Displaced from Sacred Spaces

When I saw the spire ablaze begin to crumble, I had a visceral reaction.

Why did a cathedral in a foreign country, housing Catholic worship services so different from my own nondenominational Protestantism, mean so much to me? I had studied it many times in French classes from junior high through high school, memorizing its history. Then I was blessed to set foot inside three times. I sat in its pews. I prayed there. I watched my husband admire the centuries-old architecture, watched my daughter sketch the stained glass in her journal. I spent an hour with my family outside in its gardens in spring of 2017, just sitting contentedly under the blossoms of a tree, and we had one of the most peaceful afternoons of my recent memory.

Photo  @Steve Carr  2017

Photo @Steve Carr 2017

The Notre Dame Cathedral fire had reached my attention mere minutes after it began. I happened to be on social media for a client, and the news popped up.

Just that morning another tab on my browser had been opened to updates about blazes begun many days ago in my own country. Three houses of worship in Louisiana were burned with malicious intent, targeted because of the skin tone of their church members. While their structures were not world renown, the losses burned just as intensely for three bodies of believers without a home.

In both instances, I ache for the people of faith now displaced. A church body set to wander and find a new sacred space on this upcoming holy day of Easter.

These incidents were swirling in my mind this evening as I laced up my shoes and headed out for a run. Up the block I went, and instantly I was struck by the beauty of our own church spires and stained glass windows that I get to see from my door each day. I say “our” church, but the building is not ours to own. In fact, the church I have been a part of for almost 14 years is currently worshiping in our third meeting space.

Photo  @Steve Carr  2015

Photo @Steve Carr 2015

I turned the corner and up a few blocks and there ran past our very first church building. Another gorgeous structure with stone and stained glass and a pipe organ inside. The was the first place we became Echo Church; we were able to rent it out on Sunday nights, gathering as a few friends who sought to worship, pray, and fellowship in our community—simply, to become a church.

I realized I wanted to finish the trifecta, so I took off a mile away with intention, arriving at the small box of a building where our friends lead a church. They had graciously rented to us when we had to vacate space number one quite quickly. It was a temporary home for an in-between season.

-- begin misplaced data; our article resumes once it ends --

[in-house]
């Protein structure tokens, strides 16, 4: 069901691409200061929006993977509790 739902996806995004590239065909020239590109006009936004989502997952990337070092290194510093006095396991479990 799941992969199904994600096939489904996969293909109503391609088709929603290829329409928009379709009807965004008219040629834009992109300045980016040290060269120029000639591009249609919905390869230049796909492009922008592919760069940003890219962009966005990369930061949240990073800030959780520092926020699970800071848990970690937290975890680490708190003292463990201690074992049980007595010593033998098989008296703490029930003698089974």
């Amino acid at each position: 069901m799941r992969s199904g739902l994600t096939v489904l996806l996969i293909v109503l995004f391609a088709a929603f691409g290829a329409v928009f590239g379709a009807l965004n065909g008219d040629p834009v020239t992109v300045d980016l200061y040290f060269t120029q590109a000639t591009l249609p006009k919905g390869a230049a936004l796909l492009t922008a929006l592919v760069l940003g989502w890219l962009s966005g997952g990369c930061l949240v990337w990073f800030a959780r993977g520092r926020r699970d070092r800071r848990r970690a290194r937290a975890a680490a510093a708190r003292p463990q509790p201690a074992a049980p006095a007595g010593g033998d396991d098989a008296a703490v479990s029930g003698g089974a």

Three buildings in 14 years. As I ran, I thanked the Lord for each edifice. Each sacred space where I sat and stood, where I bowed my head in prayer and raised my hands in praise, where I was challenged to look at God’s Word in a new light, where I met strangers who became friends as close as family. Yes, I know buildings don’t last forever, but spaces can inspire and invite, can shelter and strengthen.

That displaced, nomadic feeling of a church without a home is not new to me. I have felt unmoored a couple of times.

But I’ve learned that spaces become meaningful because of the people you share them with.

My friends in California are living proof of that. Last fall Hope Christian Church was ravaged by the most destructive fire in the state, and most members were displaced from their homes as well. Yet they haven’t missed a Sunday, gathering together to worship and hug one another, grateful for another day to be alive.

Where they meet is secondary to who is standing by their side.

Today I pray for my sisters and brothers in Christ who’ve lost their sacred spaces. Those in Paris. Those in Louisiana. Those in California. Those in Venezuela and Haiti where civil unrest brings uncertainty to each gathering. Those in Myanmar and Pakistan and India whose worship is watched with sideways glances and sometimes must be moved. Those I don’t even know about.

I pray that wherever they meet—wherever you and I meet—and however long we get to meet there, we exalt the name of the Lord together and anticipate an eternal sacred space being built for us by an unparalleled architect:

“By faith Abraham, when called to go to a place he would later receive as his inheritance, obeyed and went, even though he did not know where he was going. By faith he made his home in the promised land like a stranger in a foreign country; he lived in tents . . . For he was looking forward to the city with foundations, whose architect and builder is God.” (Hebrews 11:8-10)

Kelly CarrComment